Isaac Asimov is often credited with the following quote, and while I’ve never been able to confirm that he really did say or write this, it still does resonate with many …
“The most exciting phrase to hear in science, the one that heralds new discoveries, is not “Eureka!” (I found it!) but “That’s funny …”
… and so we have had an actual example of this pop up on the BBC.
Our story today concerns Joy Milne, a lady from Perth in Scotland, who was able to smell her husband’s Parkinson’s disease long before it was officially diagnosed. Due to her highly sensitive ability of smell she noticed something odd and explains it as follows …
“His smell changed and it seemed difficult to describe. It wasn’t all of a sudden. It was very subtle – a musky smell.”
Since he was a consultant anaesthetist she initially assumed it was in some way related to his work environment. It was only later that the penny dropped; after he had been formally diagnosed with Parkinson’s and she started coming into contact with others who also had Parkinson’s at the charity Parkinson’s UK, she realised that they had the exact same musky smell. She realised the significance of this, and so she approached some scientists after a talk. They thought not only “that’s odd”, but decided to test it and see.
As explained on the BBC site, here is what happened …
Dr Tilo Kunath, a Parkinson’s UK fellow at the school of biological sciences at Edinburgh University, was one of the first scientists Joy spoke to.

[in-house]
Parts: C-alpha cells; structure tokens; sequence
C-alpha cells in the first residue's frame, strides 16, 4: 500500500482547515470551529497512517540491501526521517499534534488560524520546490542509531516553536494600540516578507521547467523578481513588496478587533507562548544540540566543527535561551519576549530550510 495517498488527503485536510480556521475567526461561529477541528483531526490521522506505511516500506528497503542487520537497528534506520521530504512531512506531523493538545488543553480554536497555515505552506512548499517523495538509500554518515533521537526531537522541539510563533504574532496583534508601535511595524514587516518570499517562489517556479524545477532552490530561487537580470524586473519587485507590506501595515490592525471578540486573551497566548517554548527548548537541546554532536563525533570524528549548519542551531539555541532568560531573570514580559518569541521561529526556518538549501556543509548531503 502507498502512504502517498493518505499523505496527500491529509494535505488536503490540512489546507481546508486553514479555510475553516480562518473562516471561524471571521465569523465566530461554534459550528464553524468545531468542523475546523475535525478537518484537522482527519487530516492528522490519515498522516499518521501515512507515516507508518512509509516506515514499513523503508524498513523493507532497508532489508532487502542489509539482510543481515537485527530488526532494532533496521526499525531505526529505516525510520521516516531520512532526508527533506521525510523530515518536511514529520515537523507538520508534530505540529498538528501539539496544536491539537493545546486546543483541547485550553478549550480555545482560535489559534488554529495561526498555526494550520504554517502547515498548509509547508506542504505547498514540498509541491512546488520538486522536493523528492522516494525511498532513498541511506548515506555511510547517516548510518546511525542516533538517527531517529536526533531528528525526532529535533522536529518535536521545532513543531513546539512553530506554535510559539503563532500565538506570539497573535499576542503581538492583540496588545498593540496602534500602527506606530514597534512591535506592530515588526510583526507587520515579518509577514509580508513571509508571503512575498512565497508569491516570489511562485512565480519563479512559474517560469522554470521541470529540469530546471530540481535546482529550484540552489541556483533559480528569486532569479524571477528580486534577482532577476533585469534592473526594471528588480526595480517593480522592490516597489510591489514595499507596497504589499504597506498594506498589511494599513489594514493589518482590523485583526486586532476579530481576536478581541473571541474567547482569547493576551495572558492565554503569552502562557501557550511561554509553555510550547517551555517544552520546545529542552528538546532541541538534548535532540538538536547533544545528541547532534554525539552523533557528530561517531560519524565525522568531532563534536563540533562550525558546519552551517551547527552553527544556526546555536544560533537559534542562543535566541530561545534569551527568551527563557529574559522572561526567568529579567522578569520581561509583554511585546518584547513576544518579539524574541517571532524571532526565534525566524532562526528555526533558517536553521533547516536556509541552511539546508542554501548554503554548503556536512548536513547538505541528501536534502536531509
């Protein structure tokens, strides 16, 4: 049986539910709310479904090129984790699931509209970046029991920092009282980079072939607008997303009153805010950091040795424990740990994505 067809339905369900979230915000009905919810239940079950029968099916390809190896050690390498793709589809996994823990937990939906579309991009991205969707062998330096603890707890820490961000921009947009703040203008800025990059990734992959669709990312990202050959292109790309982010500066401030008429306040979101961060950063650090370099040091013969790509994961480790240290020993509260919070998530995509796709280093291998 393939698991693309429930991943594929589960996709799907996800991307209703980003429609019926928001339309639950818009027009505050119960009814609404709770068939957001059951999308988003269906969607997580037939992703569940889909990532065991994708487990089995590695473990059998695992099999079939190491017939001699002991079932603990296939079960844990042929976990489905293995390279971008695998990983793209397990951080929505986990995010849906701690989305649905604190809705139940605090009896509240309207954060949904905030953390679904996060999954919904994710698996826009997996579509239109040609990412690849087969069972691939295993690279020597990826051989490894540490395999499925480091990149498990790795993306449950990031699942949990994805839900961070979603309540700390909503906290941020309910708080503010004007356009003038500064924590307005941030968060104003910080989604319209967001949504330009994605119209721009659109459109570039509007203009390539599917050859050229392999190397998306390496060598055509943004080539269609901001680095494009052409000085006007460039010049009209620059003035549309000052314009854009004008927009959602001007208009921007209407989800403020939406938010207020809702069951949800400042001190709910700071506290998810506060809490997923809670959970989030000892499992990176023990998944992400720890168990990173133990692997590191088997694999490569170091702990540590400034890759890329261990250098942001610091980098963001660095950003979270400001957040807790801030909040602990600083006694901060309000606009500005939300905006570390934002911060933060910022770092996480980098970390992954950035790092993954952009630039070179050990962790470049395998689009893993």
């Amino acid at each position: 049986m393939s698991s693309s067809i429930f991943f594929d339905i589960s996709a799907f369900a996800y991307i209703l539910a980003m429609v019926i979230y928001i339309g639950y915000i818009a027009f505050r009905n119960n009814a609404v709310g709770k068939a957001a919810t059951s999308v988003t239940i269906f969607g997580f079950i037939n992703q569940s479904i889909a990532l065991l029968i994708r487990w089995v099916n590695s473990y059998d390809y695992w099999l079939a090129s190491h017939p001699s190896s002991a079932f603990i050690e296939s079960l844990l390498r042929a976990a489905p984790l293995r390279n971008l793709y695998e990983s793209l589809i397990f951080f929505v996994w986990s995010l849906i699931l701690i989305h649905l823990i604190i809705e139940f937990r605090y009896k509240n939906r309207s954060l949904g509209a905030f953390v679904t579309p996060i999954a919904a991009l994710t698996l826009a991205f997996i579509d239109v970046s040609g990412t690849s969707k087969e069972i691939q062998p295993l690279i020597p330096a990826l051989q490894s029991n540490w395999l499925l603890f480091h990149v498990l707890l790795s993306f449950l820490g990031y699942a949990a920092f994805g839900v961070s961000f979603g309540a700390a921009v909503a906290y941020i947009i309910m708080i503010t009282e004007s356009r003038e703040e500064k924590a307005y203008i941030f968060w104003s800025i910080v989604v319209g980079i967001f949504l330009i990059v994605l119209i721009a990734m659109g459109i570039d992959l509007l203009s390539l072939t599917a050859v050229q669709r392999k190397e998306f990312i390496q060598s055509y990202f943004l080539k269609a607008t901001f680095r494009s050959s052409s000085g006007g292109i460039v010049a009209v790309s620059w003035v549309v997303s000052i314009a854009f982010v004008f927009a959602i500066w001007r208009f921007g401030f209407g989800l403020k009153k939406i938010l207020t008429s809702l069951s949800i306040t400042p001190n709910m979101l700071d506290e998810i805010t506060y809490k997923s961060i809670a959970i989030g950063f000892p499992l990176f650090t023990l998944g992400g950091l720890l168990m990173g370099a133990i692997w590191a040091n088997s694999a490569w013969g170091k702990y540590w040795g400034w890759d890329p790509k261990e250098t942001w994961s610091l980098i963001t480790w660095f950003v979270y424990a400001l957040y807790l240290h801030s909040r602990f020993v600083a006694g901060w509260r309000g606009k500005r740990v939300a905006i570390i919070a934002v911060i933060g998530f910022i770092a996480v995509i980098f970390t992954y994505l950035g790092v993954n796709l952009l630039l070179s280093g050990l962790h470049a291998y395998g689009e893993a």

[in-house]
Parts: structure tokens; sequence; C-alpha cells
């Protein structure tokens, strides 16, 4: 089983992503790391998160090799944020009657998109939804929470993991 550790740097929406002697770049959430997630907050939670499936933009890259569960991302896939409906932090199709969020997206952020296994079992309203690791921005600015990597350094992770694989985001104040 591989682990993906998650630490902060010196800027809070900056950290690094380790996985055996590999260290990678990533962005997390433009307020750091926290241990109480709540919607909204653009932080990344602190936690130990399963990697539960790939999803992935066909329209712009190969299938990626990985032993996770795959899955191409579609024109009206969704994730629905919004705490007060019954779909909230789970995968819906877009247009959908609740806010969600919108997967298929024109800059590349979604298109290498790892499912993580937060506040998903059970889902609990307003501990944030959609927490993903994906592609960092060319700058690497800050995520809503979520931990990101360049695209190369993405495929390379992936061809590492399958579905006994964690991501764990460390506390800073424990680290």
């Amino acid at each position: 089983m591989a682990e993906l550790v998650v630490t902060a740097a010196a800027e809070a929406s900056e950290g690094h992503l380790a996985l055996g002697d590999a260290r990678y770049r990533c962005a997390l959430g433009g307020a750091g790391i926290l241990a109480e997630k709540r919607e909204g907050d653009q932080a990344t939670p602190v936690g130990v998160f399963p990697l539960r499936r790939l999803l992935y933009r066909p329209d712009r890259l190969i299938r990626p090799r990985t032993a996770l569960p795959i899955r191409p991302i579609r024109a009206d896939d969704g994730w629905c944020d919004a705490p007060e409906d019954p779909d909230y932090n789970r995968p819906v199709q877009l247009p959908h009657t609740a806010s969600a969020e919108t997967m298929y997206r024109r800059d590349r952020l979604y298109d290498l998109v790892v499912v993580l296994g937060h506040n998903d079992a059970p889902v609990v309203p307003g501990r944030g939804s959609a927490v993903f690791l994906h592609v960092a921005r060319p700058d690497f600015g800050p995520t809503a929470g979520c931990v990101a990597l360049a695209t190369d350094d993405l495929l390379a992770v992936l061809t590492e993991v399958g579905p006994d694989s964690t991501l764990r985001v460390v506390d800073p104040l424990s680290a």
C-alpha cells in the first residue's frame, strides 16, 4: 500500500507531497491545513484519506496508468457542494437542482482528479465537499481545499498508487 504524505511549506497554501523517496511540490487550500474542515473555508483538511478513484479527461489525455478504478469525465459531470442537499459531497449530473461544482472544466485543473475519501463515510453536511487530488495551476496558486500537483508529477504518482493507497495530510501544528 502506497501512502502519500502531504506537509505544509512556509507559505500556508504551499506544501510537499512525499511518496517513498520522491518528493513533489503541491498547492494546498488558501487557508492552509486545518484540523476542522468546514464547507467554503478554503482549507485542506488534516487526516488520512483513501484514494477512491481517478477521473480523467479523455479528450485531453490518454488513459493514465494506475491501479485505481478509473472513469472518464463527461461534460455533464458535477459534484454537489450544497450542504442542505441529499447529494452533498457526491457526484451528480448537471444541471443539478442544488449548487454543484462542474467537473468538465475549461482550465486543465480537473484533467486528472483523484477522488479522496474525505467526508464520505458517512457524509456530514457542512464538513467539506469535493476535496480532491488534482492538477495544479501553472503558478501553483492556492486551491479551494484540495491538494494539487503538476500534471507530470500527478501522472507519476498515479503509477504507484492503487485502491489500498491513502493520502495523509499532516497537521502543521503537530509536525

He says: “The first time we tested Joy we recruited six people with Parkinson’s and six without.
“We had them wear a t-shirt for a day then retrieved the t-shirts, bagged them and coded them.
“Her job was to tell us who had Parkinson’s and who didn’t.
“Her accuracy was 11 out of 12. We were quite impressed.”
Dr Kunath adds: “She got the six Parkinson’s but then she was adamant one of the ‘control’ subjects had Parkinson’s.
“But he was in our control group so he didn’t have Parkinson’s.
“According to him and according to us as well he didn’t have Parkinson’s.
“But eight months later he informed me that he had been diagnosed with Parkinson’s.
“So Joy wasn’t correct for 11 out of 12, she was actually 12 out of 12 correct at that time.
“That really impressed us and we had to dig further into this phenomenon.”
And that is exactly what they are doing.
Why is this significant?
Parkinson’s disease is quite frankly a terrible disease that manifests as shaking, rigidity, slowness of movement and difficulty with walking and gait. Later, thinking and behavioral problems may arise, with dementia commonly occurring in the advanced stages of the disease.
Discovering that there is a smell that is specifically related to Parkinson’s means that those researching it can now explore what is causing it. Understanding that could lead to a quick simple test and far earlier diagnosis – right now it is very challenging to diagnose, all they do is observe the symptoms and that is no different to what Dr Parkinson was doing back in 1817 when he first described it.
“A diagnostic test like this could cut through so much of that, enable people to go in and see a consultant, have a simple swab test and come out with a clear diagnosis of Parkinson’s.
“It would be absolutely incredible and life-changing for them immediately.”
Ms Crawford adds: “They and their professional colleagues would be able to discuss and arrange a treatment programme, be able to monitor the progression of the disease and treat it appropriately as it went on and it would potentially offer more opportunities for people living with Parkinson’s to get involved in research.”
This quite often is how things progress – somebody notices something odd and yet also significant.
Channel 5 Interview with Joy Milne, the lady who first observed the smell
Her observation has now triggered a major study.